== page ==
Visceral leishmaniasis

Infect Dis Clin North Am. 2012 Jun;26(2):309-22. doi: 10.1016/j.idc.2012.03.005. Epub 2012 Apr 24.


Visceral leishmaniasis (VL) is a vector-borne parasitic disease targeting tissue macrophages. It is among the most neglected infectious diseases. Classical manifestations of VL include chronic fever, hepatosplenomegaly, and pancytopenia. Most cases can be detected through serologic and molecular testing. Although therapy has historically relied on antimonials, newer therapeutic options include conventional or liposomal amphotericin B, paromomycin and miltefosine. Coinfection with human immunodeficiency virus (HIV) is increasingly reported and comes with additional diagnostic and therapeutic challenges. This article provides an up-to-date clinical review of VL focusing on clinical presentation, diagnosis, management, and issues related to HIV coinfection.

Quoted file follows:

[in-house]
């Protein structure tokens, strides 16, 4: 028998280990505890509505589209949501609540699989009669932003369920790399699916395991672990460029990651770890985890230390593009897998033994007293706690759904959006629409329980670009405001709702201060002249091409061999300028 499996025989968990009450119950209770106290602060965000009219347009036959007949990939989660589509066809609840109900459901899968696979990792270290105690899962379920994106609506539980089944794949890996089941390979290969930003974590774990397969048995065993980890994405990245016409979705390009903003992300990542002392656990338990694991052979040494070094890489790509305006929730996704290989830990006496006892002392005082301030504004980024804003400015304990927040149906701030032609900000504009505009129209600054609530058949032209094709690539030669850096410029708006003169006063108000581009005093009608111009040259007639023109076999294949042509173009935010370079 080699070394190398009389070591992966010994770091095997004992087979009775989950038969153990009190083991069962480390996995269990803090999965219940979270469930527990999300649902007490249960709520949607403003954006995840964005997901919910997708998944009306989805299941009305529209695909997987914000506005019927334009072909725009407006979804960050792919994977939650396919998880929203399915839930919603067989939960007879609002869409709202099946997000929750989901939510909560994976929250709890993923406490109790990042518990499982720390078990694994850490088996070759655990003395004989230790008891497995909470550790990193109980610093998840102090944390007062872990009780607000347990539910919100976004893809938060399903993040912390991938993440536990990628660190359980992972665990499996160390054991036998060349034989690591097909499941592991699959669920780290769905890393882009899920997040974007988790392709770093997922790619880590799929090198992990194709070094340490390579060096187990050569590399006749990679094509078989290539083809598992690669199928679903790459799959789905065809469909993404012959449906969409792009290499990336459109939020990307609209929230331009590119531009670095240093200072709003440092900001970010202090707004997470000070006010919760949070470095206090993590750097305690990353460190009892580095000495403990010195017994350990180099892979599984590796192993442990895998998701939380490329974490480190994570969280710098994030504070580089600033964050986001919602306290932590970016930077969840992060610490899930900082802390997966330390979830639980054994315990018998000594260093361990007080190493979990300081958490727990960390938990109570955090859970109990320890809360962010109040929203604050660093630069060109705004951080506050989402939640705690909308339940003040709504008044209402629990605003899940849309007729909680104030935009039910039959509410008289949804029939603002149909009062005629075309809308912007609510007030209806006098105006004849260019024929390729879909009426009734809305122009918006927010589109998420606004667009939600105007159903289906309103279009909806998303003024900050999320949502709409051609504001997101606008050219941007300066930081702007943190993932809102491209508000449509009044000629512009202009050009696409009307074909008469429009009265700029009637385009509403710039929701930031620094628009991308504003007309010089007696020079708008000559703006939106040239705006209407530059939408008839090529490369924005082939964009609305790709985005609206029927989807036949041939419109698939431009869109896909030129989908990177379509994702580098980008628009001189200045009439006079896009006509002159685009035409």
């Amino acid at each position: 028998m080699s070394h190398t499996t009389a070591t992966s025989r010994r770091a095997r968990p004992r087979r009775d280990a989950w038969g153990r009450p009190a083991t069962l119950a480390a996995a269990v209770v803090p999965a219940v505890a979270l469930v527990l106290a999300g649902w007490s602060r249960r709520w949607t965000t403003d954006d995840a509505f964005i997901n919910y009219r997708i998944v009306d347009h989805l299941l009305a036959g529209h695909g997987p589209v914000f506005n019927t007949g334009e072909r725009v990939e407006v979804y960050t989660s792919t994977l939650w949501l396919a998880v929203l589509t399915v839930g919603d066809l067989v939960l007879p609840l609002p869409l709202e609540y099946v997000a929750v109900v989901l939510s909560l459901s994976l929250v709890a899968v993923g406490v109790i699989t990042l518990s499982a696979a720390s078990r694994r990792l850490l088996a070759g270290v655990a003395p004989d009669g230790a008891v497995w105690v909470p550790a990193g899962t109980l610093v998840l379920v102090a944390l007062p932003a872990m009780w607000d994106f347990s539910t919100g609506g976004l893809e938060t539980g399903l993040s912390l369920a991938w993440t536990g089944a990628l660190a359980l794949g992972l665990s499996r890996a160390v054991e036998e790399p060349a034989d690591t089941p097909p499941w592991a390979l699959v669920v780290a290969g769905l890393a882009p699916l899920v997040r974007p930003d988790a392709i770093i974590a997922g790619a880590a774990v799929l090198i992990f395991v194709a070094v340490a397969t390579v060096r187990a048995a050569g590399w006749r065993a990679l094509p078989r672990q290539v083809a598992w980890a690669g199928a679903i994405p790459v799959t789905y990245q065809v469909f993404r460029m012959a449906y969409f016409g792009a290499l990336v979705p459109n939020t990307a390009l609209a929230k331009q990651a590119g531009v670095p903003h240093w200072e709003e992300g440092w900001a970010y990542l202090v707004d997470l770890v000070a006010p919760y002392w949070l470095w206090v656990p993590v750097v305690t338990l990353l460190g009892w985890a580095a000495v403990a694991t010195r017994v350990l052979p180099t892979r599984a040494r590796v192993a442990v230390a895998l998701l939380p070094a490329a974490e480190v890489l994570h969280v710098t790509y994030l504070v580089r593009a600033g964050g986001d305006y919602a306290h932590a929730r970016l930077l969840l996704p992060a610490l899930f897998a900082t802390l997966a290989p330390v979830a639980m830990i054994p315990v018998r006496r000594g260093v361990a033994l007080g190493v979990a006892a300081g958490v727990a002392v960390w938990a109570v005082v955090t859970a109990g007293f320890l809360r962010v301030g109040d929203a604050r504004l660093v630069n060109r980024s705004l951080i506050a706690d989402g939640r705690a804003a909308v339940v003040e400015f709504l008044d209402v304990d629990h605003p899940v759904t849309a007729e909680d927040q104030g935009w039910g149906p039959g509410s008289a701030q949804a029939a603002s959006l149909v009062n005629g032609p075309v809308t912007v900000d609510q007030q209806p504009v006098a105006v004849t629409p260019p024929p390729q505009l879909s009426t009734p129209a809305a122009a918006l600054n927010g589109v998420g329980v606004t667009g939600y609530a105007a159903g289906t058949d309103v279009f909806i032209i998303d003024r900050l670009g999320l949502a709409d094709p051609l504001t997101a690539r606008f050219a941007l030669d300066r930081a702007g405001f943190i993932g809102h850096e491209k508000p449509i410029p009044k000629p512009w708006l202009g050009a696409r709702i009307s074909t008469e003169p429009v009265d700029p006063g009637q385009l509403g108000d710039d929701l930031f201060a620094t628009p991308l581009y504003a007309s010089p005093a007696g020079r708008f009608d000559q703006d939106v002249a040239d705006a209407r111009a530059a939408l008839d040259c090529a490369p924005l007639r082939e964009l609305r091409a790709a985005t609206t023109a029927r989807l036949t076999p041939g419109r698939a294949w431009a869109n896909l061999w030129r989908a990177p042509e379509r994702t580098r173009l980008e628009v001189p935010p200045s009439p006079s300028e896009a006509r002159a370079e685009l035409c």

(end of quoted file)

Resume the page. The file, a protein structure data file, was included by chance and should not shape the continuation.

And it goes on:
Publication types

  • Review

MeSH terms

  • Antiprotozoal Agents / therapeutic use
  • Drug Therapy, Combination
  • Humans
  • Leishmania donovani / pathogenicity
  • Leishmaniasis, Visceral* / diagnosis
  • Leishmaniasis, Visceral* / therapy
  • Leishmaniasis, Visceral* / transmission
  • Mass Screening / methods
  • Practice Guidelines as Topic
  • Travel
  • World Health Organization


  • Antiprotozoal Agents